home | O'Reilly's CD bookshelfs | FreeBSD | Linux | Cisco | Cisco Exam    

Book HomeXML in a NutshellSearch this book

Chapter 5. Internationalization

We've told you that XML documents contain text, but we haven't yet told you what kind of text they contain. In this chapter we rectify that omission. XML documents contain Unicode text. Unicode is a character set large enough to include all the world's living languages and a few dead ones. It can be written in a variety of encodings, including UCS-2 and the ASCII superset UTF-8. However, since Unicode text editors are relatively uncommon, XML documents may also be written in other character sets and encodings, which are converted to Unicode when the document is parsed. The encoding declaration specifies which character set a document uses. You can use character references, such as θ, to insert Unicode characters like Figure that aren't available in the legacy character set in which a document is written.

Computers don't really understand text. They don't recognize the Latin letter Z, the Greek letter Figure , or the Han ideograph Figure . All a computer understands are numbers such as 90, 947, or 40,821. A character set maps particular characters, like Z, to particular numbers, like 90. These numbers are called code points. A character encoding determines how those code points are represented in bytes. For instance, the code point 90 can be encoded as a signed byte, a little-endian unsigned short, a 4-byte, two's complement, big-endian integer, or in some still more complicated fashion.

A human script like Cyrillic may be written in multiple character sets, such as KOI8-R, Unicode, or ISO-8859-5. A character set like Unicode may then be encoded in multiple encodings, such as UTF-8, UCS-2, or UTF-16. In general, however, simpler character sets like ASCII and KOI8-R have only one encoding.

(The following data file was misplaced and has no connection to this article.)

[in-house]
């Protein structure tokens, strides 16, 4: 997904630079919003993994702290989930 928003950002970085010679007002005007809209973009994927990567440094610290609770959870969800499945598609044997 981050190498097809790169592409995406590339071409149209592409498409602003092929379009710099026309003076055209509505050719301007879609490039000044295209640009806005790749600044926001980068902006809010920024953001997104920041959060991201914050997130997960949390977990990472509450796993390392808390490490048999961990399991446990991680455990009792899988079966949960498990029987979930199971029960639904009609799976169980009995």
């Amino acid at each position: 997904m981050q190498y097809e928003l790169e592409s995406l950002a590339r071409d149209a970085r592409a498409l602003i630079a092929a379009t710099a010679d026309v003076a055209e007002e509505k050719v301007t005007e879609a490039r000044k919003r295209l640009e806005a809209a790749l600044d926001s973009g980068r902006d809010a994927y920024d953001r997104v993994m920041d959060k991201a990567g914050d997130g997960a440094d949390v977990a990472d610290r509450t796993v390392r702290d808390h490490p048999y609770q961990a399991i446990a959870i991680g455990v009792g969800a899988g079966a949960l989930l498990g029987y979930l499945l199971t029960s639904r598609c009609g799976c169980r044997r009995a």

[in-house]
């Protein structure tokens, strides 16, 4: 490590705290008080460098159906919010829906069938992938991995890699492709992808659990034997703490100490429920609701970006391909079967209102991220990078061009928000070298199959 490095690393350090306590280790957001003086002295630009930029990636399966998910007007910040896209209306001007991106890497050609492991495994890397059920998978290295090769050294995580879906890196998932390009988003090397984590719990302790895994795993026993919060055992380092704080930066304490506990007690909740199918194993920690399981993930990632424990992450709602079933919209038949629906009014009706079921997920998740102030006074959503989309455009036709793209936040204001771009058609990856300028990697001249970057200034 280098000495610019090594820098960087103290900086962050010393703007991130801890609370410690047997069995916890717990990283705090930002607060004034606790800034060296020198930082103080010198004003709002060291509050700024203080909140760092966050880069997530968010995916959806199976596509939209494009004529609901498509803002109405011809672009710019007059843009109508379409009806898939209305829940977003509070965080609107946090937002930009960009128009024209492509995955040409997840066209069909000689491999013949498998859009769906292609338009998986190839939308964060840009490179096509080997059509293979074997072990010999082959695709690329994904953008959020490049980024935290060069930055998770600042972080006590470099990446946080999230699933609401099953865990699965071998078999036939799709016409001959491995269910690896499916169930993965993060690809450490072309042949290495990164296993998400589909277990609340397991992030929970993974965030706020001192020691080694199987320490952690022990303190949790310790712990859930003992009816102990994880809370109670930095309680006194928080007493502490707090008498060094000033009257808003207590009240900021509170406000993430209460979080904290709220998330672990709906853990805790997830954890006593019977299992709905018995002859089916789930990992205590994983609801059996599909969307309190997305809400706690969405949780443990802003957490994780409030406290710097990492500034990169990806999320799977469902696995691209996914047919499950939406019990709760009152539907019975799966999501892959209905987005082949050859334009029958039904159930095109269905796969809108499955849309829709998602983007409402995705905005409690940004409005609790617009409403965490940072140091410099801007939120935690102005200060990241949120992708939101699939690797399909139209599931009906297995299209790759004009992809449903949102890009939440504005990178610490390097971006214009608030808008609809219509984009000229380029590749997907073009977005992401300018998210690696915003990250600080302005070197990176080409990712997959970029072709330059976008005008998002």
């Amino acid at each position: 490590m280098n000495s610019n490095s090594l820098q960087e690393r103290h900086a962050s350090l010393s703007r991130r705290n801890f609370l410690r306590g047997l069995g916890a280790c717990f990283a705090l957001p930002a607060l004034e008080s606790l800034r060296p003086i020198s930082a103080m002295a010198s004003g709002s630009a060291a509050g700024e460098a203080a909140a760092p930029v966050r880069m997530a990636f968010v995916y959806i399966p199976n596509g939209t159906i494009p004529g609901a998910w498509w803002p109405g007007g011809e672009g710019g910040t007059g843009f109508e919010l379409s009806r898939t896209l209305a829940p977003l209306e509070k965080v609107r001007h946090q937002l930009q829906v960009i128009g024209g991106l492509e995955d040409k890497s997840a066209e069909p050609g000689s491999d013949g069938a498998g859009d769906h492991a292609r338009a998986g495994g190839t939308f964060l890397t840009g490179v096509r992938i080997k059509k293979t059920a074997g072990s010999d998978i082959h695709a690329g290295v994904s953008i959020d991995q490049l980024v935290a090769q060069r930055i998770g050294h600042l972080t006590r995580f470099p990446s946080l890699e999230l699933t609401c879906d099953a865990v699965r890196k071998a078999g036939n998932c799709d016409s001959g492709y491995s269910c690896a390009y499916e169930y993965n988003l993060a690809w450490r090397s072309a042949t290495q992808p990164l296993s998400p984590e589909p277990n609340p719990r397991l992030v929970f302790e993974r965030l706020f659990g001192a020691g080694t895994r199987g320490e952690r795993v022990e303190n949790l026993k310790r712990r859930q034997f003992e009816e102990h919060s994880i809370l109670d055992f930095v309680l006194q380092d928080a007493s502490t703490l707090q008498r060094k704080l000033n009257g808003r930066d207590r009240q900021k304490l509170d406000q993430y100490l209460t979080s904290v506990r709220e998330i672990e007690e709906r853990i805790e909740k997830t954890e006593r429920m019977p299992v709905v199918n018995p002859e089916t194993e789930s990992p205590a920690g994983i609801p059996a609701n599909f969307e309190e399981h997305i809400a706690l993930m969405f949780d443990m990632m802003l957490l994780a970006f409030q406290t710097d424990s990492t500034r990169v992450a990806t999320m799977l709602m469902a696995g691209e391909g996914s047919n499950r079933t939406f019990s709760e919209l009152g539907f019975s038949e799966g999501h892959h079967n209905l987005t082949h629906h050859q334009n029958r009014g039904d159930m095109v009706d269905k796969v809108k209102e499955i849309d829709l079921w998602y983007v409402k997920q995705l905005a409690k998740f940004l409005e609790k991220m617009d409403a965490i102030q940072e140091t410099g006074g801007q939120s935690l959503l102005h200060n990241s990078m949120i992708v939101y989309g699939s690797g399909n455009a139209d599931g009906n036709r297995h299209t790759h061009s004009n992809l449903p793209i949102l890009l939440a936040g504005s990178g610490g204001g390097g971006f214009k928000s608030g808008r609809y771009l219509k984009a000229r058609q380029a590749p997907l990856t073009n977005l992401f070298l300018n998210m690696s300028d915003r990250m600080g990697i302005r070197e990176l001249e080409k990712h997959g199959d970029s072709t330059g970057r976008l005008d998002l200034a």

5.1. Character-Set Metadata

Some environments keep track of which encodings in which particular documents are written. For instance, web servers that transmit XML documents precede them with an HTTP header that looks something like this:

HTTP/1.1 200 OK
Date: Sun, 28 Oct 2001 11:05:42 GMT
Server: Apache/1.3.19 (Unix) mod_jk mod_perl/1.25 mod_fastcgi/2.2.10 Connection: close
Transfer-Encoding: chunked
Content-Type: text/xml; charset=iso-8859-1

The Content-Type field of the HTTP header provides the MIME media type of the document. This may, as shown here, specify in which character set the document is written. An XML parser reading this document from a web server should use this information to determine the document's character encoding.

Many web servers omit the charset parameter from the MIME media type. In this case, if the MIME media type is text/xml , then the document is assumed to be in the us-ascii encoding. If the MIME media type is application/xml, then the parser attempts to guess the character set by reading the first few bytes of the document.

TIP: Since ASCII is almost never an appropriate character set for an XML document, application/xml is much preferred over text/xml. Unfortunately, most web servers including Apache 2.0.36 and earlier are configured to use text/xml by default. It's worth editing your mime.types file to fix this. Alternately, at least with Apache, if you don't have root access to your web server, you can use the AddType and AddCharset directives in your .htaccess files to override the server-wide defaults.

We've focused on MIME types in HTTP headers because that's the most common place where character-set metadata is applied to XML documents. However, MIME types are also used in some filesystems (e.g., the BeOS), in email, and in other environments. Other systems may provide other forms of character-set metadata. If such metadata is available for a document, whatever form it takes, the parser should use it, though in practice this is an area where not all parsers and programs are as conformant as they should be.

Library Navigation Links

Copyright © 2002 O'Reilly & Associates. All rights reserved.